Friends Ditch Van der Sloot

As he awaits trial in a notorious Peruvian prison, supporters abandon the suspected murderer. Barbie Latza Nadeau reports on the lonely life of a killer.

06.17.10 7:44 PM ET

Joran van der Sloot is alone—that is, except for the hit man who shares his jail cell in Peru’s notorious Miguel Castro Castro Prison.

The 22-year-old Dutch native, who was formally charged with the murder of 21-year-old Stephany Flores in Peru’s capital Lima last week, shares his prison days with Hugo Trugillo Ospina, convicted of killing a Peruvian businesswoman on orders from her daughter and her lesbian lover.

The two cellmates are apparently communicating in Spanish, playing cards and lifting weights together in a makeshift gym in the common area. And Ospina has a television in his cell that he has reportedly adjusted to allow his new Dutch friend a glimpse.

The few people who have spoken out publicly to support Van der Sloot since he was charged with murder seem to be either blood relatives or attention-seekers.

Most others, however, have turned their backs on Van der Sloot, including his Peruvian lawyer, Maximo Altez, who walked off the case amid death threats and lack of compensation last week. Van der Sloot’s mother has yet to make the journey to Peru, and Joe Tacopina, the lawyer who represented him in Aruba when he faced accusations in the disappearance of American teen Natalee Holloway, told The Daily Beast he won’t touch the Peruvian case. “I don’t want to spend a year in Peru.”

Read our full coverage on Joran van der Sloot

Barbie Latza Nadeau: Van der Sloot’s Lawyer Trouble
Even Van der Sloot’s onetime girlfriend, Melody Granadillo, who stood by him when he was accused in the disappearance of Holloway in 2005, is distancing herself from her former boyfriend now that he has admitted killing Flores.

In an interview set to air today, the 23-year-old Aruban told ABC’s 20/20 that Van der Sloot was her first love, that he was “amazing” and “romantic” and that her pet names for him were “Chi Chi” and “Mr. Wiggles.” But, she said, he was also a habitual liar. "He would lie for no apparent reason at all. And if you caught him at it... he would double-down and be even more serious about the story."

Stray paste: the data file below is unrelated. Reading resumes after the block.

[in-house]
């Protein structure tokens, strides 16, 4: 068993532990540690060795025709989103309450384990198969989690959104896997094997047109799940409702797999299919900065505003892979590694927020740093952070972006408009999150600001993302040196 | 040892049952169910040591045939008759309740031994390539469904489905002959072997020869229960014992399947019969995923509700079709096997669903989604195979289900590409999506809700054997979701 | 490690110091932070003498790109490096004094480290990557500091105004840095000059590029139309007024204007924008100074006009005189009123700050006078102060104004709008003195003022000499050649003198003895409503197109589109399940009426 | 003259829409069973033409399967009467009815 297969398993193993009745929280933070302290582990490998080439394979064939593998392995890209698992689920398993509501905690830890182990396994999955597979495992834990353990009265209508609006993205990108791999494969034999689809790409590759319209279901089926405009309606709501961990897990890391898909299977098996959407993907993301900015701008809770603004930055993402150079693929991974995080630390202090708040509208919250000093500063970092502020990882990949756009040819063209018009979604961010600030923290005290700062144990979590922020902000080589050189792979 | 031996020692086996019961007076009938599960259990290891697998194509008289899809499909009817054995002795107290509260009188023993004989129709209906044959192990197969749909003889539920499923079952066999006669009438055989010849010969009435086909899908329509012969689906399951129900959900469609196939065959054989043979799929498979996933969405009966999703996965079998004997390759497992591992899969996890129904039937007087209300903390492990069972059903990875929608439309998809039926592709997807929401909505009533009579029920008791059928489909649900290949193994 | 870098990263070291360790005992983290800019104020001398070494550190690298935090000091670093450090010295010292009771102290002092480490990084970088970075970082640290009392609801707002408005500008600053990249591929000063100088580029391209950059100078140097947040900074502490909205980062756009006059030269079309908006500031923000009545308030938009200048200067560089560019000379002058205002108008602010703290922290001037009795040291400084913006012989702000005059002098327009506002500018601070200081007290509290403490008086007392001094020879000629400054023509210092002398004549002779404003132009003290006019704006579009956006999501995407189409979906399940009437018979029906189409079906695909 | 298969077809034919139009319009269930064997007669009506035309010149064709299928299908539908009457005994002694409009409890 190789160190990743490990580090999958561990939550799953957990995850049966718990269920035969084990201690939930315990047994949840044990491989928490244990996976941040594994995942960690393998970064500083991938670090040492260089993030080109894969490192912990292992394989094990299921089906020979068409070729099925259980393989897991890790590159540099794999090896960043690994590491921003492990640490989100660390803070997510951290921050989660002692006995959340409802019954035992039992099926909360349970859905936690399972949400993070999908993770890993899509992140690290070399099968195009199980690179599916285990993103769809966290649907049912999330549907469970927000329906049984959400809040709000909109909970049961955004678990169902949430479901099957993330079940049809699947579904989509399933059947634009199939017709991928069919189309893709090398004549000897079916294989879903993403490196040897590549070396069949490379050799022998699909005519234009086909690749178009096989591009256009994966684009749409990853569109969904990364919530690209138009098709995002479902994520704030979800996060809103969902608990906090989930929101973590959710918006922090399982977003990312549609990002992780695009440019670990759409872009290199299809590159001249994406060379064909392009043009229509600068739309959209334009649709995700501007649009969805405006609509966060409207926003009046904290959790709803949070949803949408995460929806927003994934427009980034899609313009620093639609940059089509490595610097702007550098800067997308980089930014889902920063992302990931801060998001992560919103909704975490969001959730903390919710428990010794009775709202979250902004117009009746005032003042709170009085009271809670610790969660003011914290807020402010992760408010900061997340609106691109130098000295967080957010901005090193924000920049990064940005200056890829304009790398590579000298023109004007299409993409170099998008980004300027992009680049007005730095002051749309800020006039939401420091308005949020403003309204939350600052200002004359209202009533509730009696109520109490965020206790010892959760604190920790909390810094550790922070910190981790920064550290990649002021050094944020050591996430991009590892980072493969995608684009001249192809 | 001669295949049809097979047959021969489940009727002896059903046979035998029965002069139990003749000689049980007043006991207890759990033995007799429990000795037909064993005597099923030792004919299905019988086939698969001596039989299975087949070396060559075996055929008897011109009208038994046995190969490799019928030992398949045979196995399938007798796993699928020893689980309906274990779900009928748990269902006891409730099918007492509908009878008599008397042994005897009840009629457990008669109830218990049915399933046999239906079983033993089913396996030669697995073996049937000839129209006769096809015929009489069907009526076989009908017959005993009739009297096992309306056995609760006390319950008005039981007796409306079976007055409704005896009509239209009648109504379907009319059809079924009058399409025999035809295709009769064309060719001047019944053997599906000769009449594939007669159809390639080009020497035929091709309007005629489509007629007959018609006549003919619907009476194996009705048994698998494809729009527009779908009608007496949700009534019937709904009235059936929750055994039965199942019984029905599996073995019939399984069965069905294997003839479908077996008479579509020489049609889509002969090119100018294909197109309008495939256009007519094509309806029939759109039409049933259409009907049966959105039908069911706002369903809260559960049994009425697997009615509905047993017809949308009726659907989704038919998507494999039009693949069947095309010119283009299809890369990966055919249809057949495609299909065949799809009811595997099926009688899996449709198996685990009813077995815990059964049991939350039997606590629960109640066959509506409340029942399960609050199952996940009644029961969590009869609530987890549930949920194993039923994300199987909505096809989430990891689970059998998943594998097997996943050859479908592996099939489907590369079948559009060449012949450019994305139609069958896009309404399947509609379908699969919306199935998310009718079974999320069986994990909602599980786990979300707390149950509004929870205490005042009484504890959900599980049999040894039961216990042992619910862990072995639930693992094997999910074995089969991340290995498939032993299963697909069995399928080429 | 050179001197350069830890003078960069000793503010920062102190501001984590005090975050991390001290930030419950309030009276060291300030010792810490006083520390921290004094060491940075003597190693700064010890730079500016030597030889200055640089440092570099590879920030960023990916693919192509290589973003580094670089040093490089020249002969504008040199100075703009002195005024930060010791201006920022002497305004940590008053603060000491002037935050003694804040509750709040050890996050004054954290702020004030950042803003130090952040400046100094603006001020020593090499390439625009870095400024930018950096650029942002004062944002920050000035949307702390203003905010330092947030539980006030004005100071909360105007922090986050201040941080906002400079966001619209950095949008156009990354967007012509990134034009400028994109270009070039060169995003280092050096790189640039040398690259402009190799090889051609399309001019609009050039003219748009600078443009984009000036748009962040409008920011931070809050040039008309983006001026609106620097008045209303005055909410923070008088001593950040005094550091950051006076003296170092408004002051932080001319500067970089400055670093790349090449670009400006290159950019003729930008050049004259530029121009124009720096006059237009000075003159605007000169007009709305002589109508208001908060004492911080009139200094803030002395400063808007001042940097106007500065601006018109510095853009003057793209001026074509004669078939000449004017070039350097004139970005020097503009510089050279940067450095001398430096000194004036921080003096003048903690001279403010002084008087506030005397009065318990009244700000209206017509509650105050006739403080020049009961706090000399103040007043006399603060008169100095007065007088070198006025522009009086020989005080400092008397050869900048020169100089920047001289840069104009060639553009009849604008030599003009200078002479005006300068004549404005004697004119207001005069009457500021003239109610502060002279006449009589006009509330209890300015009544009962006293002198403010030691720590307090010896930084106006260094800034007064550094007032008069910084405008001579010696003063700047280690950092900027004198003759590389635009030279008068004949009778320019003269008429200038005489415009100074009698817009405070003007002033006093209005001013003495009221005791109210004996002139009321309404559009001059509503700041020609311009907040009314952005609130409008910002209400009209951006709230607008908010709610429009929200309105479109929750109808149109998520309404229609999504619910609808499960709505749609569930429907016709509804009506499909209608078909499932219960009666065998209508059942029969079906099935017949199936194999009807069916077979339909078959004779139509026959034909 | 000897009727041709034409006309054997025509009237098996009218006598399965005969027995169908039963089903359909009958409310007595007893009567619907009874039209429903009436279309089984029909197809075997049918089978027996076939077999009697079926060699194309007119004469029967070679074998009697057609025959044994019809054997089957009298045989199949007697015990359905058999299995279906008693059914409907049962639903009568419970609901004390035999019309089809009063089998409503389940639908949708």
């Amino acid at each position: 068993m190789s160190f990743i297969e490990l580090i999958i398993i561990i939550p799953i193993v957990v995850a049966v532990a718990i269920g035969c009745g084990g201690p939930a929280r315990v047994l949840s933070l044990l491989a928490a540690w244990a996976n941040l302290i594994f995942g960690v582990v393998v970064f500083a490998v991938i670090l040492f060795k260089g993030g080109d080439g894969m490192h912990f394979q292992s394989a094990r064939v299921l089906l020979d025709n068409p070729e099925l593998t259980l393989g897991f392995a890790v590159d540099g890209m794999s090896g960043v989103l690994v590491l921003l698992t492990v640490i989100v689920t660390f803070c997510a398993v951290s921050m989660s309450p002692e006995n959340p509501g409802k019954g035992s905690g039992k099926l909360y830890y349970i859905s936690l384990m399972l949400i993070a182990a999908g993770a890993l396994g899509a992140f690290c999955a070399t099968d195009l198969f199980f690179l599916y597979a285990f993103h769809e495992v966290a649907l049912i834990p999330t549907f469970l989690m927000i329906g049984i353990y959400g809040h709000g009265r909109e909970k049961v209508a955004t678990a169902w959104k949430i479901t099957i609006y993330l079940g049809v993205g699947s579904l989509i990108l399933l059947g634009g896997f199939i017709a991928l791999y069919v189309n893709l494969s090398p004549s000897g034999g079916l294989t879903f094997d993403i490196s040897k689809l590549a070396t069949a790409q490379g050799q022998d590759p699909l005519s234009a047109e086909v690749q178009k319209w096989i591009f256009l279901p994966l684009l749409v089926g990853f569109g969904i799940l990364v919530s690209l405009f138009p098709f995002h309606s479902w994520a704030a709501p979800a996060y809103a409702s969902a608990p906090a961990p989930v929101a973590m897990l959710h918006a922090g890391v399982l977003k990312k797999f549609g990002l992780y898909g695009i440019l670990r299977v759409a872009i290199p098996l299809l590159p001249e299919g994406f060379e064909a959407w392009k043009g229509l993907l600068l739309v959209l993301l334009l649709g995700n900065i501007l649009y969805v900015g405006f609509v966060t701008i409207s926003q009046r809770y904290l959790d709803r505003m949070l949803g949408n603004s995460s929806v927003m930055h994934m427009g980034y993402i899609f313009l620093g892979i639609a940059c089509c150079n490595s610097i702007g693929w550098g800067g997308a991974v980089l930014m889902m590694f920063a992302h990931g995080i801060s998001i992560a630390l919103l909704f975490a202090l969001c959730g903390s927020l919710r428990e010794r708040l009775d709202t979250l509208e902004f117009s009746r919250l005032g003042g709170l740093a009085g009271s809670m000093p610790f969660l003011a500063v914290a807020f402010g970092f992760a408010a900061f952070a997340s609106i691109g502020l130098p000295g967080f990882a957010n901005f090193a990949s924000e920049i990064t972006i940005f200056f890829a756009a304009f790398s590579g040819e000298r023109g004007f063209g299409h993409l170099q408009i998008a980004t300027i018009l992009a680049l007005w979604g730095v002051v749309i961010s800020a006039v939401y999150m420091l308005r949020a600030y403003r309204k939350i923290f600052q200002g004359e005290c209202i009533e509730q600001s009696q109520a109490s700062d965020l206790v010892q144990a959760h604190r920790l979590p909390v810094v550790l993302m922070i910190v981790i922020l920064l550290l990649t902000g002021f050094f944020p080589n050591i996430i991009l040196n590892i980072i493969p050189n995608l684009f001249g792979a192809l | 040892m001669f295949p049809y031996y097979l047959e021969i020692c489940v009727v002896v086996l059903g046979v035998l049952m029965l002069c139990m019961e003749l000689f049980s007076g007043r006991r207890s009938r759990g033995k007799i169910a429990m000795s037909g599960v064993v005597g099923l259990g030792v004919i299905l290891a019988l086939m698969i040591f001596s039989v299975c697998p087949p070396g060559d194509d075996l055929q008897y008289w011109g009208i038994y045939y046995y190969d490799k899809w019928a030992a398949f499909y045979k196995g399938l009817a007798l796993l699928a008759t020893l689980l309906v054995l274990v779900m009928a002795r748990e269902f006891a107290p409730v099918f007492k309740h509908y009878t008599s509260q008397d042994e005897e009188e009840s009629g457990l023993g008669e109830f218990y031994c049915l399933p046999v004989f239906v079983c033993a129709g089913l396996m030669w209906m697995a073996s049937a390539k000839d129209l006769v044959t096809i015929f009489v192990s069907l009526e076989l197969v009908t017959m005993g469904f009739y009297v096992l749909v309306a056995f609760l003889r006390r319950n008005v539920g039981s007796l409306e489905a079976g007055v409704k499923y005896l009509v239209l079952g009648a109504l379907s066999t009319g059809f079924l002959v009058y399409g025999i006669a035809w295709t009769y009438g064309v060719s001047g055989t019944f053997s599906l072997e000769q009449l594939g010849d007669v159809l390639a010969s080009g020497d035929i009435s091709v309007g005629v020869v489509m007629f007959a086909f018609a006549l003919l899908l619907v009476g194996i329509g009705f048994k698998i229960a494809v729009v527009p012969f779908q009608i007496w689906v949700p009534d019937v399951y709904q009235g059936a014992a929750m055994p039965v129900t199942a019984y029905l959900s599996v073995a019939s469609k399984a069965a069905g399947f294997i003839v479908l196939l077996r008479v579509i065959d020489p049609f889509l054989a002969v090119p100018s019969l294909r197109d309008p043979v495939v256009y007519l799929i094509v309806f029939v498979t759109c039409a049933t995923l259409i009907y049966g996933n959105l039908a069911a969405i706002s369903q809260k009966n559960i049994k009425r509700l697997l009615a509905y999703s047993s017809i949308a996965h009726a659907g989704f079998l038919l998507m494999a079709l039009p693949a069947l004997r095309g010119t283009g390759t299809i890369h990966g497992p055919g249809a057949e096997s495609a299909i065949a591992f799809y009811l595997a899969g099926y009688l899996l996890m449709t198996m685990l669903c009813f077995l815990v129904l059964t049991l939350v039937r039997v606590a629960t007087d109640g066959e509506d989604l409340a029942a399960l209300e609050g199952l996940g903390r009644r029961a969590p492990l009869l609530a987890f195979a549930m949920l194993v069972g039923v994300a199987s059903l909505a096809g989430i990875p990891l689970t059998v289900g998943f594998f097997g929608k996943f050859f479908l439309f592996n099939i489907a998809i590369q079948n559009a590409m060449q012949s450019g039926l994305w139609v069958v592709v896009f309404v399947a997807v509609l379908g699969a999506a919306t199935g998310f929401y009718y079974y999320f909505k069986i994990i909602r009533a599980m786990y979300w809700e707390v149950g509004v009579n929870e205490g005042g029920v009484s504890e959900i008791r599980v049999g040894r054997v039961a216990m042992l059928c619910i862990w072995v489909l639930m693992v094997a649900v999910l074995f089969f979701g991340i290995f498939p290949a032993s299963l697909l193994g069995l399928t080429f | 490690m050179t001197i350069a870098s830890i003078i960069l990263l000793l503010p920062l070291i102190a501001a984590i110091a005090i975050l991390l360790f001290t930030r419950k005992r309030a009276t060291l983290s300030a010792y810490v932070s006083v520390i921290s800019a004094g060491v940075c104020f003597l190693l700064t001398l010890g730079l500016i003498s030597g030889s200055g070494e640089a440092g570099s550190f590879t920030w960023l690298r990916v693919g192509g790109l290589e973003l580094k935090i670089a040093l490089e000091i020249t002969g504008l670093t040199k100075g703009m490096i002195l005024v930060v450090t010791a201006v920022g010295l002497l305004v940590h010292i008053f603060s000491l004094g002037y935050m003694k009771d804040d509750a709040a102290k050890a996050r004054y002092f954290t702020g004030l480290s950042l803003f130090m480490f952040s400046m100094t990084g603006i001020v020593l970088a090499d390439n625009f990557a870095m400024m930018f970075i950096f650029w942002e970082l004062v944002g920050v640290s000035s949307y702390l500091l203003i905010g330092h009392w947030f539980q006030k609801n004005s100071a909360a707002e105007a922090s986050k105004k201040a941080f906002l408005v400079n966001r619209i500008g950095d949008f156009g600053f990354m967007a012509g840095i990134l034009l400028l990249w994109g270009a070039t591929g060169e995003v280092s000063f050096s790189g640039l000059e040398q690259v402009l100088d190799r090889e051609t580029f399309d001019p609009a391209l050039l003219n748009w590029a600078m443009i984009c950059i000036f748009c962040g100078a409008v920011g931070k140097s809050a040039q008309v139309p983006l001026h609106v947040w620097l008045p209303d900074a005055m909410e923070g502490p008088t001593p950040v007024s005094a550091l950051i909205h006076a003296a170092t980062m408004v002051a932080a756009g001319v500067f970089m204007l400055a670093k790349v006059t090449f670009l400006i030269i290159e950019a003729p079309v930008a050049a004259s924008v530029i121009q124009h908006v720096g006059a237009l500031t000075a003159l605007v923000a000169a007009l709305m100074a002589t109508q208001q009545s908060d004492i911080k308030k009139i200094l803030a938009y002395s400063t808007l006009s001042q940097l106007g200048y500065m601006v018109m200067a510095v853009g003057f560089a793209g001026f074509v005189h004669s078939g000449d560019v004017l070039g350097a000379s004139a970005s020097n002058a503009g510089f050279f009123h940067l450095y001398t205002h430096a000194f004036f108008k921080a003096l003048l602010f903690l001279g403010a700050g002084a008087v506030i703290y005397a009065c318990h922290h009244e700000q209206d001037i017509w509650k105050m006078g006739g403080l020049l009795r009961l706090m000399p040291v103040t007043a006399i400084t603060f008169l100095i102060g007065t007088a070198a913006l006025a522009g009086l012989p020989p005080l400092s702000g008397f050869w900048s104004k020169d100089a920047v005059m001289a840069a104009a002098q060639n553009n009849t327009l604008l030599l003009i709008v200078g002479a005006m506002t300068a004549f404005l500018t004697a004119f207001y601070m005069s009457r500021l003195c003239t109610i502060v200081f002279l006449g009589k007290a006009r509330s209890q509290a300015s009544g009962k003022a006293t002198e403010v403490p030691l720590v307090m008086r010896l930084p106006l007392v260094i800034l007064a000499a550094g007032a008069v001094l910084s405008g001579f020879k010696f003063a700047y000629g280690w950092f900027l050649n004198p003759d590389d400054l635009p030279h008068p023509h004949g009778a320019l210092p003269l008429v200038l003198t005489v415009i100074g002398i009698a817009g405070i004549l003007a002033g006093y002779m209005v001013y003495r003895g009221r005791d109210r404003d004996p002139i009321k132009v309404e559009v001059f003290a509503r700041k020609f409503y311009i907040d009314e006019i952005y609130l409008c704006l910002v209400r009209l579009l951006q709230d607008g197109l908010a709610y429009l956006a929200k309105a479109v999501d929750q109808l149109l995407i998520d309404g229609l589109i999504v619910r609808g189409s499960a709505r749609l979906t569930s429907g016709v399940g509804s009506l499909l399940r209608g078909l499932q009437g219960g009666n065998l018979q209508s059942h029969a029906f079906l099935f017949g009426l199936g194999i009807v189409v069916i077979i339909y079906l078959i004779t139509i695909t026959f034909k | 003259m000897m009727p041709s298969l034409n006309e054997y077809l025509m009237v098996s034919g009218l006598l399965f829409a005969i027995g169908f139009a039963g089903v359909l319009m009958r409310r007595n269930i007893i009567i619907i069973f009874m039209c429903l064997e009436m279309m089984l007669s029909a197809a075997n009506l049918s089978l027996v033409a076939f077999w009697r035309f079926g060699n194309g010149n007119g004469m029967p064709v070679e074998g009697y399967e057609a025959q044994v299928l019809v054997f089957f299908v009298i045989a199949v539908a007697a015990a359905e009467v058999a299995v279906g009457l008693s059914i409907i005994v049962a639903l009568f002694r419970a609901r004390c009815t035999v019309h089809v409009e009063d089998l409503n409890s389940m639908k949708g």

The few people who have spoken out in support of Van der Sloot since he was charged with murder are either relatives or seeming attention-seekers.

“He seemed like he’d be a cool guy to hang out with,” John Ludwick, an American who met Van der Sloot in Aruba earlier this year, told CNN’s Nancy Grace. Ludwick says the two became friends and saw each other daily in Aruba during the final months before Van der Sloot left for Peru. “He’s a good person and a good friend. And he’s not the serial killer, sociopath, psychopath, you guys—the media—make him out to be.”

But “Van der Sloot—the liar” is the more common description of the young man who seems to have spent his entire life taking what he felt was rightfully his. In the Netherlands, he attended private schools and was a soccer star—even trying out for a scholarship to play college soccer in Tampa, Florida. He was smart, too—an honors student whose good grades came easily. He was adept at languages; he studied Mandarin and Russian, and spoke English, Dutch, and the Aruban language of Papiamento fluently.

However, even then, Van der Sloot wasn’t popular. His hot temper and arrogance won him few friends. His father Paulus was a prominent Dutch lawyer who represented citizen cases against the Dutch government, before signing up to be an apprentice judge in Aruba when Joran was just 16. Joran and his two brothers wanted desperately to return to the Netherlands, but his father insisted that being a judge in Aruba was his big break.

Joran’s mother Anita was a socialite who gave private art lessons to students in the Netherlands and later became an art teacher at an exclusive private school in Aruba, where she taught until Joran got into trouble.

When Paulus died of cardiac arrest in February this year, Anita reportedly went into a depression from which she hasn’t emerged. So far, she has refused to speak to the press about the Peruvian allegations, except to express “shock” that her son was again “targeted” for something as ludicrous as “another murder.”

Van der Sloot’s erstwhile friends are not as unconditional as his mother in their support. In the CNN interview, Ludwick said that Van der Sloot's troubles included a gambling addiction and problems with money. He also said that Van der Sloot asked him, via a birthday message on Facebook, to wire him cash. Ludwick did not respond to the request for money, which came on May 29, the day before Flores was murdered.

On Monday, Van der Sloot is scheduled to appear before Judge Carlos Morales, who will interrogate him inside Miguel Castro Castro Prison. The family of Stephany Flores will also be present, and has indicated that they want Van der Sloot to face a public trial in which he could be sentenced to life in prison.

Van der Sloot’s troubles extend beyond Peru. Aruban authorities have finally been granted permission by the Peruvians to interview Van der Sloot again regarding the Holloway case, once their investigation is over, likely in late August.

Should he be convicted in Peru, however, he will have to serve his entire sentence there before he can go on trial in Aruba.

In Peru, a court-appointed lawyer, who will represent him now that his private attorney has bailed, is likely to seek a plea bargain arrangement that includes serving any sentence in protective custody.

Van der Sloot is on suicide watch, and already, there are reports that the young Dutchman has a price on his head inside the dangerous prison.

Barbie Latza Nadeau, author of the Beast Book Angel Face, about Amanda Knox, has reported from Italy for Newsweek Magazine since 1997. She also writes for CNN Traveller, Budget Travel Magazine and Frommer's.